I recently had the opportunity to visit the Wikisym 2011 conference and am in the process of writing a conference report with Han-Teng Liao. Doing so made me want to flag up an interesting debate that happened during the meeting.
There has recently been a lot of talk in the media about gender imbalances in Wikipedia (for instance, the often cited statistic that less than 15% of Wikipedia editors are female), and luckily this was also a major theme at the conference. Two papers in particular demonstrated the gender imbalances not only exist, but also significantly influence the types of information that exist in Wikipedia (the papers were titled ‘An Exploration of Wikipedia’s Gender Imbalance’ and ‘Gender Differences in Wikipedia Editing
Perhaps the most interesting discussion of these imbalances came during a talk by Jen Lowe when she brought up the Wikipedia article on Feodor Vassilyev.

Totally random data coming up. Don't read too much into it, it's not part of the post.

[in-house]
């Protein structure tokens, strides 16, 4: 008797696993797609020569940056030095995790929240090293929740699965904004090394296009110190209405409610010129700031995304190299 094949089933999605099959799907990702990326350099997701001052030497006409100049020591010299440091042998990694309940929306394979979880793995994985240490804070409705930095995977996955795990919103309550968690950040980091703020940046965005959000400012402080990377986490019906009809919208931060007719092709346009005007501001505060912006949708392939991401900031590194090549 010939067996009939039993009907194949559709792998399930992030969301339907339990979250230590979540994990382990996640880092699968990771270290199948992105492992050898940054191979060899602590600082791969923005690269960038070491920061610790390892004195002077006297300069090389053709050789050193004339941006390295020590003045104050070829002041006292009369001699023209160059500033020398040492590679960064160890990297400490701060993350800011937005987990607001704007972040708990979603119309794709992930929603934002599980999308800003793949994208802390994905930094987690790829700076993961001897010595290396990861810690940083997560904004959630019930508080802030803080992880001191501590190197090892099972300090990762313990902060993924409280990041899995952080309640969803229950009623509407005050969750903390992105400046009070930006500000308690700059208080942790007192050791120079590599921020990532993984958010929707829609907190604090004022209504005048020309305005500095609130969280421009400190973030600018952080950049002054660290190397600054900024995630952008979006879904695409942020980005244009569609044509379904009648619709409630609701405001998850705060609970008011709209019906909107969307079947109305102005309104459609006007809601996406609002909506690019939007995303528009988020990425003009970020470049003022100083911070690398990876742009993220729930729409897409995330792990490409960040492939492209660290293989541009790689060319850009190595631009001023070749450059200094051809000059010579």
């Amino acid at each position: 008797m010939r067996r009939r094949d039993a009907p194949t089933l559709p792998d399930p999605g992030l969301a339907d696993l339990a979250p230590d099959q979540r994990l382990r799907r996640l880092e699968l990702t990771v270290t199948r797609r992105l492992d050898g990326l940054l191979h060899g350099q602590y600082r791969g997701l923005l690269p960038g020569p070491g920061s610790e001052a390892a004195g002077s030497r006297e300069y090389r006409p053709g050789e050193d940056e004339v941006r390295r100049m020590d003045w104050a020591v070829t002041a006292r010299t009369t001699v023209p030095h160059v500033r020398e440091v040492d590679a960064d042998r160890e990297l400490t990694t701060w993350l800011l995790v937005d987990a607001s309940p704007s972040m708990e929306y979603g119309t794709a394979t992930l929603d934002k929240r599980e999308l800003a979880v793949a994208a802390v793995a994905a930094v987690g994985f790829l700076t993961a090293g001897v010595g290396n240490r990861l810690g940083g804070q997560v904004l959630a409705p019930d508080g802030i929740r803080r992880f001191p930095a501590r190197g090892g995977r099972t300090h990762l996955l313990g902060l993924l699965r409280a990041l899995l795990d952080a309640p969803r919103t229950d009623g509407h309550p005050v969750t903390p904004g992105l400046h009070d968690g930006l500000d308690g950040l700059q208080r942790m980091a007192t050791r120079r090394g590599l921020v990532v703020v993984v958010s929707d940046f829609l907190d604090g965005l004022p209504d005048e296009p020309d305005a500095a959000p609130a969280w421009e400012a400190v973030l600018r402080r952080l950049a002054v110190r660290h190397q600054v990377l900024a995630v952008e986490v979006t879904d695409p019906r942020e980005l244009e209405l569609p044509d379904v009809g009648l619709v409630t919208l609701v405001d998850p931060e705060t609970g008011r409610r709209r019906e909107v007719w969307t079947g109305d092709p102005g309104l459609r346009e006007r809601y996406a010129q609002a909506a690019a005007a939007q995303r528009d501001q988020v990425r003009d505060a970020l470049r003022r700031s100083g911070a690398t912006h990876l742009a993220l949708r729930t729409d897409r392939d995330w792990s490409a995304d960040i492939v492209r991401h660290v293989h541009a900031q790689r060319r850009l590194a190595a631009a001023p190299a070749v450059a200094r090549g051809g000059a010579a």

Feodor is apparently notable enough for a Wikipedia article because his wife sets the record for the most children birthed by a single woman. Just to reiterate, it is Mr. Vassilyev and not Mrs. Vassilyev who is deemed notable enough to have a Wikipedia article here!
Given the fact that the Vassilyevs were alive in the eighteenth century, the masculinist biases that shaped how this story was recorded are perhaps not surprising. However, what is more important is for contemporary information creators on Wikipedia to become aware of such biases and actively work to not reproduce them. In other words, while we of course need to make efforts to make Wikipedia editors more representative of the general population, we need to recognise that addressing imbalance is only the first step. The issue is not just a lack of female editors, but also gender biases embedded into the ways in which we discuss and represent subjects in Wikipiedia.